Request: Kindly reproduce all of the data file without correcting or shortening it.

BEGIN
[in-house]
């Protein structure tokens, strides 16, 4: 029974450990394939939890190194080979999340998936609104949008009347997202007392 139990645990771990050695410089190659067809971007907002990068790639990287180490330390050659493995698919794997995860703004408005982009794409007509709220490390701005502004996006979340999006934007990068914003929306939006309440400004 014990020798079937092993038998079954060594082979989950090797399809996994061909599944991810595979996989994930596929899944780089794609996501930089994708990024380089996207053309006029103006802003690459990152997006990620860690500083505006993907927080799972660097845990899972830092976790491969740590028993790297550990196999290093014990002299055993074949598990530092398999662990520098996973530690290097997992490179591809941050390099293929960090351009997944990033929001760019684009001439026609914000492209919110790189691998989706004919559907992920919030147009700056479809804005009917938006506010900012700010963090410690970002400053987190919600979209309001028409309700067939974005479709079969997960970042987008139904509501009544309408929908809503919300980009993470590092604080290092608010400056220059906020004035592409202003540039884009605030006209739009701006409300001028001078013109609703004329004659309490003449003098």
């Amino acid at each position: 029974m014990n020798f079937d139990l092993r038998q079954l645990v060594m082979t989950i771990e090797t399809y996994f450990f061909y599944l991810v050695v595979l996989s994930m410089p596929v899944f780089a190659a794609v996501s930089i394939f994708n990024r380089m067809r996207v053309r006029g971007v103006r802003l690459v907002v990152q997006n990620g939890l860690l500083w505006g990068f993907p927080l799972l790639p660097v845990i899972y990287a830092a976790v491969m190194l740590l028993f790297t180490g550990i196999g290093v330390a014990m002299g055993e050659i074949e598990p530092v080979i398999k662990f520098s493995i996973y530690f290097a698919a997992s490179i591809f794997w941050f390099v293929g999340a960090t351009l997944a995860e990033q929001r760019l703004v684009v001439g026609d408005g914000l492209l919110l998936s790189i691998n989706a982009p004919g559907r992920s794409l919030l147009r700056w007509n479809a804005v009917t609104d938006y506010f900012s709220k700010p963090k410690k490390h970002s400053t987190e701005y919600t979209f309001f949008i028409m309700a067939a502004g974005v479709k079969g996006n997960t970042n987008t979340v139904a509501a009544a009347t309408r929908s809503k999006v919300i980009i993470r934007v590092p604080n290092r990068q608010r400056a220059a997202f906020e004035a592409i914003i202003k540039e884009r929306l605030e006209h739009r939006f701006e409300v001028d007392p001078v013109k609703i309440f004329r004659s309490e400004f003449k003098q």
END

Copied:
[in-house]
């Protein structure tokens, strides 16, 4: 029974450990394939939890190194080979999340998936609104949008009347997202007392 139990645990771990050695410089190659067809971007907002990068790639990287180490330390050659493995698919794997995860703004408005982009794409007509709220490390701005502004996006979340999006934007990068914003929306939006309440400004 014990020798079937092993038998079954060594082979989950090797399809996994061909599944991810595979996989994930596929899944780089794609996501930089994708990024380089996207053309006029103006802003690459990152997006990620860690500083505006993907927080799972660097845990899972830092976790491969740590028993790297550990196999290093014990002299055993074949598990530092398999662990520098996973530690290097997992490179591809941050390099293929960090351009997944990033929001760019684009001439026609914000492209919110790189691998989706004919559907992920919030147009700056479809804005009917938006506010900012700010963090410690970002400053987190919600979209309001028409309700067939974005479709079969997960970042987008139904509501009544309408929908809503919300980009993470590092604080290092608010400056220059906020004035592409202003540039884009605030006209739009701006409300001028001078013109609703004329004659309490003449003098």
């Amino acid at each position: 029974m014990n020798f079937d139990l092993r038998q079954l645990v060594m082979t989950i771990e090797t399809y996994f450990f061909y599944l991810v050695v595979l996989s994930m410089p596929v899944f780089a190659a794609v996501s930089i394939f994708n990024r380089m067809r996207v053309r006029g971007v103006r802003l690459v907002v990152q997006n990620g939890l860690l500083w505006g990068f993907p927080l799972l790639p660097v845990i899972y990287a830092a976790v491969m190194l740590l028993f790297t180490g550990i196999g290093v330390a014990m002299g055993e050659i074949e598990p530092v080979i398999k662990f520098s493995i996973y530690f290097a698919a997992s490179i591809f794997w941050f390099v293929g999340a960090t351009l997944a995860e990033q929001r760019l703004v684009v001439g026609d408005g914000l492209l919110l998936s790189i691998n989706a982009p004919g559907r992920s794409l919030l147009r700056w007509n479809a804005v009917t609104d938006y506010f900012s709220k700010p963090k410690k490390h970002s400053t987190e701005y919600t979209f309001f949008i028409m309700a067939a502004g974005v479709k079969g996006n997960t970042n987008t979340v139904a509501a009544a009347t309408r929908s809503k999006v919300i980009i993470r934007v590092p604080n290092r990068q608010r400056a220059a997202f906020e004035a592409i914003i202003k540039e884009r929306l605030e006209h739009r939006f701006e409300v001028d007392p001078v013109k609703i309440f004329r004659s309490e400004f003449k003098q």